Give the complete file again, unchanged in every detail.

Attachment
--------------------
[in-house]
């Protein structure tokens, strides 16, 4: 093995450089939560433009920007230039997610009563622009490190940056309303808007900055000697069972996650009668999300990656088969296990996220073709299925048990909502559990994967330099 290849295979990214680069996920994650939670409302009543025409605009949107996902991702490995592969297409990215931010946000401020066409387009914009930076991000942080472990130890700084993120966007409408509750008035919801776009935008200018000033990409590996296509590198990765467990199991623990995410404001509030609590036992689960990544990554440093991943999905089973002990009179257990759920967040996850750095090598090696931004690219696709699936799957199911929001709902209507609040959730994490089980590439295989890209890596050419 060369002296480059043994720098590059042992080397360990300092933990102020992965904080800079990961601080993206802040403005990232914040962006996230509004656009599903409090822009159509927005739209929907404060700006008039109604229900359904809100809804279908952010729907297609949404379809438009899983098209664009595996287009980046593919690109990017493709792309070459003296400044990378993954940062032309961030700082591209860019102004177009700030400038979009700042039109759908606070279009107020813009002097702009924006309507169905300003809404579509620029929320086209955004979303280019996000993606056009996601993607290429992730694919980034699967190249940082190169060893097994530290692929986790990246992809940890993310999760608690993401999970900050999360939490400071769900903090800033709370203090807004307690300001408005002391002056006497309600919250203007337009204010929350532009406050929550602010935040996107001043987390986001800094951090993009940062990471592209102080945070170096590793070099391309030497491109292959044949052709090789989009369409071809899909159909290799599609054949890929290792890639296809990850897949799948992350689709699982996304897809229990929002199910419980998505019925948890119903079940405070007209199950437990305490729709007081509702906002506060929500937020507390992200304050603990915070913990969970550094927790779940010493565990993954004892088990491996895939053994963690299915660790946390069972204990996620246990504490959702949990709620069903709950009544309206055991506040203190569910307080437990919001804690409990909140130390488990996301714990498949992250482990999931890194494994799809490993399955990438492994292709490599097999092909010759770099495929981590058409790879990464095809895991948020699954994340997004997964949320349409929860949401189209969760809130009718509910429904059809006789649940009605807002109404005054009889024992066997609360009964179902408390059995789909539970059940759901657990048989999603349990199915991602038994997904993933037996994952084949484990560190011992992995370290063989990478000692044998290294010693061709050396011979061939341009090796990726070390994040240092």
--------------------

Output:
[in-house]
């Protein structure tokens, strides 16, 4: 093995450089939560433009920007230039997610009563622009490190940056309303808007900055000697069972996650009668999300990656088969296990996220073709299925048990909502559990994967330099 290849295979990214680069996920994650939670409302009543025409605009949107996902991702490995592969297409990215931010946000401020066409387009914009930076991000942080472990130890700084993120966007409408509750008035919801776009935008200018000033990409590996296509590198990765467990199991623990995410404001509030609590036992689960990544990554440093991943999905089973002990009179257990759920967040996850750095090598090696931004690219696709699936799957199911929001709902209507609040959730994490089980590439295989890209890596050419 060369002296480059043994720098590059042992080397360990300092933990102020992965904080800079990961601080993206802040403005990232914040962006996230509004656009599903409090822009159509927005739209929907404060700006008039109604229900359904809100809804279908952010729907297609949404379809438009899983098209664009595996287009980046593919690109990017493709792309070459003296400044990378993954940062032309961030700082591209860019102004177009700030400038979009700042039109759908606070279009107020813009002097702009924006309507169905300003809404579509620029929320086209955004979303280019996000993606056009996601993607290429992730694919980034699967190249940082190169060893097994530290692929986790990246992809940890993310999760608690993401999970900050999360939490400071769900903090800033709370203090807004307690300001408005002391002056006497309600919250203007337009204010929350532009406050929550602010935040996107001043987390986001800094951090993009940062990471592209102080945070170096590793070099391309030497491109292959044949052709090789989009369409071809899909159909290799599609054949890929290792890639296809990850897949799948992350689709699982996304897809229990929002199910419980998505019925948890119903079940405070007209199950437990305490729709007081509702906002506060929500937020507390992200304050603990915070913990969970550094927790779940010493565990993954004892088990491996895939053994963690299915660790946390069972204990996620246990504490959702949990709620069903709950009544309206055991506040203190569910307080437990919001804690409990909140130390488990996301714990498949992250482990999931890194494994799809490993399955990438492994292709490599097999092909010759770099495929981590058409790879990464095809895991948020699954994340997004997964949320349409929860949401189209969760809130009718509910429904059809006789649940009605807002109404005054009889024992066997609360009964179902408390059995789909539970059940759901657990048989999603349990199915991602038994997904993933037996994952084949484990560190011992992995370290063989990478000692044998290294010693061709050396011979061939341009090796990726070390994040240092």